The mean annual number of medical school applicants during 2016 to 2019 was 6205. For 2020, that number rose approximately 11% to 6882 (a statistically significant increase). More importantly, among matriculating students we observed statistically significant increases in the percentage of students from groups underrepresented in medicine (from 20% to 29%) and students who qualified for the AAMC Fee Assistance Program (from 13% to 24%). Furthermore, we found a significant rise (from 24% to 35%) in the proportion of matriculating students from public undergraduate institutions. What is striking about the increases in socioeconomic and ethnic/racial diversity is that they did not occur at the expense of traditional academic metrics, given that the median Medical College Admission Test (MCAT) scores and grade point averages remained comparable. Overall, 73.5% of students matriculating in 2020 qualified for the debt-free program.

There are several factors to consider in interpreting our preliminary observations. First, the debt-free medical education announcement occurred in the middle of the admission cycle. Therefore, some students who applied may not have been aware of the program. However, in a brief survey of the entering class, we found most students were aware of the program and confirmed it was a factor in their decisions to apply and to matriculate. Also, financial considerations have been listed as a key factor among those who in the past declined acceptance to our institution. Notably, our institution is located in 1 of the nation’s most expensive urban communities. Second, the COVID-19 pandemic has had a major economic impact on the nation. Therefore, the pandemic may have shaped student decisions this year. Finally, our institution has won the Higher Education Excellence in Diversity (HEED) award 3 years in row. Therefore, whether the cumulative effect of our extensive diversity programs informed interest in our school remains unclear.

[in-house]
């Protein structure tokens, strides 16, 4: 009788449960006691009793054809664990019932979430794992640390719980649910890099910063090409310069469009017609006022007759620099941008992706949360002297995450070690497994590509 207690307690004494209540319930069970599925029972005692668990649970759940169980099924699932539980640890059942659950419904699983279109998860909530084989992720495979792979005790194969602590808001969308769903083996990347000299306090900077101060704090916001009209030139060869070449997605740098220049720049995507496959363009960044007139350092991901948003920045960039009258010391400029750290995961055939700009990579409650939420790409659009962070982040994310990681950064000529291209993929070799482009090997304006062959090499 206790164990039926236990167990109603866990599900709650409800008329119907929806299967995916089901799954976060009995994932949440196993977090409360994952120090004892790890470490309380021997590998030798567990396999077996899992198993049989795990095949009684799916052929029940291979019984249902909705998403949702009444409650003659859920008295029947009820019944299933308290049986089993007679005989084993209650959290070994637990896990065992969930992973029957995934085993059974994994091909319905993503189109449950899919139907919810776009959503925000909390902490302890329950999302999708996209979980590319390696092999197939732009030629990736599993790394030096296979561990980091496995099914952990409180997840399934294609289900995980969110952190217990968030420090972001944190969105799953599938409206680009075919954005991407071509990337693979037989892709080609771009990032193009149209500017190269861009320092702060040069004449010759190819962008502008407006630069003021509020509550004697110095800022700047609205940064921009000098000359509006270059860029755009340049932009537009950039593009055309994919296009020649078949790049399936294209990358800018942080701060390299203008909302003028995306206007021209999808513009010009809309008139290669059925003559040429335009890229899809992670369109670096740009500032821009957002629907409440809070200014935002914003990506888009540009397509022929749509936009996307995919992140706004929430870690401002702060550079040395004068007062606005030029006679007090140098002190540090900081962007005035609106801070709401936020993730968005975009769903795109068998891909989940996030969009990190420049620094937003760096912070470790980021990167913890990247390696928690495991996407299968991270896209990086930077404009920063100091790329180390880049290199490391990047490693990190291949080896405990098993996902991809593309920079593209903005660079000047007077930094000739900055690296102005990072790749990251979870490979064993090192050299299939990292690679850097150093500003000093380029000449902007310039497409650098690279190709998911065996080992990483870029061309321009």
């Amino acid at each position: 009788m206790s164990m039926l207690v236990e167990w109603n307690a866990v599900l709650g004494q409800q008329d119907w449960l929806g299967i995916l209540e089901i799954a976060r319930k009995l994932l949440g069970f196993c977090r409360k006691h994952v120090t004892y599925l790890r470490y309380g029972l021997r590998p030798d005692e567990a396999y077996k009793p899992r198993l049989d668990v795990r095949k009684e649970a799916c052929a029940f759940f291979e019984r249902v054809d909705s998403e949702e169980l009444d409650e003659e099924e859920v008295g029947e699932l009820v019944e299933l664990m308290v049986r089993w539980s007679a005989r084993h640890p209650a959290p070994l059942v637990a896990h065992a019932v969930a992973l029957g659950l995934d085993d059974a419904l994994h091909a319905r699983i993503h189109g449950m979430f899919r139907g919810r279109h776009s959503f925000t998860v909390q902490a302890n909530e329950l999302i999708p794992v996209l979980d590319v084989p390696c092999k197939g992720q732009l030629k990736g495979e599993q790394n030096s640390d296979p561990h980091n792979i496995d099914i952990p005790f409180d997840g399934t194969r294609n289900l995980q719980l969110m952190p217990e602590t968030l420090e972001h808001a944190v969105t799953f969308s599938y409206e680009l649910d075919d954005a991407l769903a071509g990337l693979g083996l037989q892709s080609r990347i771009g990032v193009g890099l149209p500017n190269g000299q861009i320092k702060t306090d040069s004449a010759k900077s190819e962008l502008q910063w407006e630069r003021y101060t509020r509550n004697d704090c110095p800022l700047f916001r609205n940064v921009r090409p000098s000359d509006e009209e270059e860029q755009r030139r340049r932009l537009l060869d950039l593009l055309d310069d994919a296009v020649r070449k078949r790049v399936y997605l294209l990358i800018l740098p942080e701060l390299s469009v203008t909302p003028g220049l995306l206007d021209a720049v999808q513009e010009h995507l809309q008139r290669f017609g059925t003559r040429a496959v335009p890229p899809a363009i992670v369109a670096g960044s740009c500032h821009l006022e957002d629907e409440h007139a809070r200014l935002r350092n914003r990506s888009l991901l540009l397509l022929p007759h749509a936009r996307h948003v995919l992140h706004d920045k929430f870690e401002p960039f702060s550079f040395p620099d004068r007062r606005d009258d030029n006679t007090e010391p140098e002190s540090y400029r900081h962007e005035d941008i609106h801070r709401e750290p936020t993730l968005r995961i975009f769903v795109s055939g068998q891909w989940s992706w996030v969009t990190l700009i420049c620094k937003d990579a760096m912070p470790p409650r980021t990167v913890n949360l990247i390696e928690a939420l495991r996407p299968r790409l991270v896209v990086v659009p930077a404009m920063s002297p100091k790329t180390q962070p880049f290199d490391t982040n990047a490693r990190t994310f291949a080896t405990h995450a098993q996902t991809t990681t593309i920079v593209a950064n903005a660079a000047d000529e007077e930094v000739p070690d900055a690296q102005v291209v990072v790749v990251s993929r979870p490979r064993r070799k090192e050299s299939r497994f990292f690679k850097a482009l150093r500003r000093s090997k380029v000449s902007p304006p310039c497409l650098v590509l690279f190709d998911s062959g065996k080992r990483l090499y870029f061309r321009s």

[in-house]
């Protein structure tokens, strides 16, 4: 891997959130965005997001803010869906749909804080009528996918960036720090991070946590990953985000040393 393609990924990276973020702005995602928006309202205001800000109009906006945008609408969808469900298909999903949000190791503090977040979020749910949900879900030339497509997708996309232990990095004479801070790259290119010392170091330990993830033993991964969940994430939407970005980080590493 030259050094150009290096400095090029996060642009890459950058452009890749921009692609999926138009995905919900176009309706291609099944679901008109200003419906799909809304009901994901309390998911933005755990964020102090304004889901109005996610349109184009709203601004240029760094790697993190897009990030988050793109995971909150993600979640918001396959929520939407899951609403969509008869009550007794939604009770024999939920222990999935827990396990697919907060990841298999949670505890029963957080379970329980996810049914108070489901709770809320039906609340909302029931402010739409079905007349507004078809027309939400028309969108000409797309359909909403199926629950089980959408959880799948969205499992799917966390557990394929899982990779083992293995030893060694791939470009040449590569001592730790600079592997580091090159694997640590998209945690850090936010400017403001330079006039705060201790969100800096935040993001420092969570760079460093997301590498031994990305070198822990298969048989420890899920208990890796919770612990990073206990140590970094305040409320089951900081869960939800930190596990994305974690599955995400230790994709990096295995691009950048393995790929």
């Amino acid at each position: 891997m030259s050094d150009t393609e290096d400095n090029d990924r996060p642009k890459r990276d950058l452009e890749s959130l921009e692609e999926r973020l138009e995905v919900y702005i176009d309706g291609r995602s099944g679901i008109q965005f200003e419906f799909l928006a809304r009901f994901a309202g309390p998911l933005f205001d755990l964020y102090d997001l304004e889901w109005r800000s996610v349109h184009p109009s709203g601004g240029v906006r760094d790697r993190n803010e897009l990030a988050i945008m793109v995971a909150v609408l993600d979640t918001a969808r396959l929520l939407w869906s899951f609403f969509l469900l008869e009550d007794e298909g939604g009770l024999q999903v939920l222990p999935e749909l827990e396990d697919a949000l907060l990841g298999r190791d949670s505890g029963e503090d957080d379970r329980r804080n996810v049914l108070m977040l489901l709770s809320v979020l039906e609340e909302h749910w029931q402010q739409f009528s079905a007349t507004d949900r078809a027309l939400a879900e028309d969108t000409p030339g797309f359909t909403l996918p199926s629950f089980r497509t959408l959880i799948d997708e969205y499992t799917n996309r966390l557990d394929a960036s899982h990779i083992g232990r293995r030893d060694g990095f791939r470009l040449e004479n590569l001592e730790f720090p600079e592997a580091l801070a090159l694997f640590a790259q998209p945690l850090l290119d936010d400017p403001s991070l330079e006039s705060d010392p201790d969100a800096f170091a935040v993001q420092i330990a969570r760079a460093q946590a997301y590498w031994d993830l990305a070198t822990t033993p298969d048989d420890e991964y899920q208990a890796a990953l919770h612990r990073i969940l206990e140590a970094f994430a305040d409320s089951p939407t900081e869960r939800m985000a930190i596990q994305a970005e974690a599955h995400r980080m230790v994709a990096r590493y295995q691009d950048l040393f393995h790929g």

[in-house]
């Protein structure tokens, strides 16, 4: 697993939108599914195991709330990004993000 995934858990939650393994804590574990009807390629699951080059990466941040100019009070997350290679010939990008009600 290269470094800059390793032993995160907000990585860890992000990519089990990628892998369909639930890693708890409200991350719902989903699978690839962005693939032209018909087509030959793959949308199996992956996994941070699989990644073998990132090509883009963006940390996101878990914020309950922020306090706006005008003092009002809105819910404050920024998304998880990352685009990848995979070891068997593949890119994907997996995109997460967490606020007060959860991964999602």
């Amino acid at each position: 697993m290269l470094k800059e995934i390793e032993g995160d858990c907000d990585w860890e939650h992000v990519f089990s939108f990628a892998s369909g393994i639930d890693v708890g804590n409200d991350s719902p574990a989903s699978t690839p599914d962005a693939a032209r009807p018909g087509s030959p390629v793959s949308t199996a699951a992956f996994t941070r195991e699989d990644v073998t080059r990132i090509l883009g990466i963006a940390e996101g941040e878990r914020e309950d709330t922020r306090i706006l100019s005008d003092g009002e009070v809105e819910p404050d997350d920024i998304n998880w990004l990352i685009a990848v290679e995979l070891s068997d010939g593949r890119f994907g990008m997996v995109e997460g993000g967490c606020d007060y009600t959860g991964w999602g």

Our preliminary observations indicate that the implementation of a debt-free medical education program for students with proven financial need might offer yet another potential approach to help to diversify medical school enrollment. This is an essential step in addressing socioeconomic and racial/ethnic disparities in health care.

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Article Information

Open Access: This is an open access article distributed under the terms of the CC-BY License.

Corresponding Author: Yoon Kang, MD, Joan and Sanford I. Weill Department of Medicine, Weill Cornell Medicine, 1300 York Ave, Ste C-118, New York, NY 10021 (yok2006@med.cornell.edu).

Conflict of Interest Disclosures: None reported.

References
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Thebault  R, Ba Tran  A, Williams  V. The coronavirus is infecting and killing black Americans at an alarmingly high rate. Washington Post. Published April 7, 2020. Accessed August 7, 2020. https://www.washingtonpost.com/nation/2020/04/07/coronavirus-is-infecting-killing-black-americans-an-alarmingly-high-rate-post-analysis-shows/?arc404=true
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Sequist  TD; Association of American Medical Colleges.  Addressing Racial Disparities in Health Care: A Targeted Action Plan for Academic Medical Centers. Association of American Medical Colleges; 2009.
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Komaromy  M, Grumbach  K, Drake  M,  et al.  The role of black and Hispanic physicians in providing health care for underserved populations.   N Engl J Med. 1996;334(20):1305-1310. doi:10.1056/NEJM199605163342006PubMedGoogle ScholarCrossref
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Alsan  M, Garrick  O, Graziani  GC. Does diversity matter for health? experimental evidence from Oakland. National Bureau of Economic Research. Published June 2018. Accessed November 24, 2020. https://www.nber.org/papers/w24787
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Youngclaus  J, Fresne  J.  Physician Education Debt and the Cost to Attend Medical School: 2020 Update. Association of American Medical Colleges; 2020.
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Weill Cornell Medicine. Weill Cornell Medicine eliminates medical education debt for all qualifying students. Published September 16, 2019. Accessed November 15, 2020. https://news.weill.cornell.edu/news/2019/09/weill-cornell-medicine-eliminates-medical-education-debt-for-all-qualifying-students
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Hassan  A. Cornell’s medical school offers full rides in battle over student debt. The New York Times. Published September 16, 2019. Accessed November 15, 2020. https://www.nytimes.com/2019/09/16/us/weill-cornell-free.html